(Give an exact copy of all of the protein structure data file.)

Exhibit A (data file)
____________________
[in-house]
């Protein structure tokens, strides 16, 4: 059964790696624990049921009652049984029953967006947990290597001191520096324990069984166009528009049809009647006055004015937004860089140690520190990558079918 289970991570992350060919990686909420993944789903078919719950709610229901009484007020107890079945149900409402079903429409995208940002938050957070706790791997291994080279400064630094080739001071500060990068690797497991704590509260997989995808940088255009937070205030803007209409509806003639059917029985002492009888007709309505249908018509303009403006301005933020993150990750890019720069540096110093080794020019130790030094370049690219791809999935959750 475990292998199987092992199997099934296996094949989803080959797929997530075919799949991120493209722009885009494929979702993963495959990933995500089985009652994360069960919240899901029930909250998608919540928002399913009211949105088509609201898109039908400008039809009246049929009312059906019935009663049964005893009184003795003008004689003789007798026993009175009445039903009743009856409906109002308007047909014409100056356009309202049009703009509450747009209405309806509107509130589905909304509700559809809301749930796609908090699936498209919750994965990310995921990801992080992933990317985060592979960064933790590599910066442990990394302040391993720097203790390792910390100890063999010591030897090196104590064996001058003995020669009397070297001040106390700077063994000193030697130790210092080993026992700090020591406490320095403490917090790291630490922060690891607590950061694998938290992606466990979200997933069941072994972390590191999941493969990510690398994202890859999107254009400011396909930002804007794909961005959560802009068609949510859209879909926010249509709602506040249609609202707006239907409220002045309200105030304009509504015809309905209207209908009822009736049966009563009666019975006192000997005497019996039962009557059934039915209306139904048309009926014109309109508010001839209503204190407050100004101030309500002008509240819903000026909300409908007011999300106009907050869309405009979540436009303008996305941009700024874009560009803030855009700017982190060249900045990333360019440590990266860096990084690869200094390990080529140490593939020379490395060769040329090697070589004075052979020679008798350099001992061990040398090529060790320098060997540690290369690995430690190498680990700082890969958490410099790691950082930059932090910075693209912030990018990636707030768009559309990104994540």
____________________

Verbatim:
[in-house]
């Protein structure tokens, strides 16, 4: 059964790696624990049921009652049984029953967006947990290597001191520096324990069984166009528009049809009647006055004015937004860089140690520190990558079918 289970991570992350060919990686909420993944789903078919719950709610229901009484007020107890079945149900409402079903429409995208940002938050957070706790791997291994080279400064630094080739001071500060990068690797497991704590509260997989995808940088255009937070205030803007209409509806003639059917029985002492009888007709309505249908018509303009403006301005933020993150990750890019720069540096110093080794020019130790030094370049690219791809999935959750 475990292998199987092992199997099934296996094949989803080959797929997530075919799949991120493209722009885009494929979702993963495959990933995500089985009652994360069960919240899901029930909250998608919540928002399913009211949105088509609201898109039908400008039809009246049929009312059906019935009663049964005893009184003795003008004689003789007798026993009175009445039903009743009856409906109002308007047909014409100056356009309202049009703009509450747009209405309806509107509130589905909304509700559809809301749930796609908090699936498209919750994965990310995921990801992080992933990317985060592979960064933790590599910066442990990394302040391993720097203790390792910390100890063999010591030897090196104590064996001058003995020669009397070297001040106390700077063994000193030697130790210092080993026992700090020591406490320095403490917090790291630490922060690891607590950061694998938290992606466990979200997933069941072994972390590191999941493969990510690398994202890859999107254009400011396909930002804007794909961005959560802009068609949510859209879909926010249509709602506040249609609202707006239907409220002045309200105030304009509504015809309905209207209908009822009736049966009563009666019975006192000997005497019996039962009557059934039915209306139904048309009926014109309109508010001839209503204190407050100004101030309500002008509240819903000026909300409908007011999300106009907050869309405009979540436009303008996305941009700024874009560009803030855009700017982190060249900045990333360019440590990266860096990084690869200094390990080529140490593939020379490395060769040329090697070589004075052979020679008798350099001992061990040398090529060790320098060997540690290369690995430690190498680990700082890969958490410099790691950082930059932090910075693209912030990018990636707030768009559309990104994540």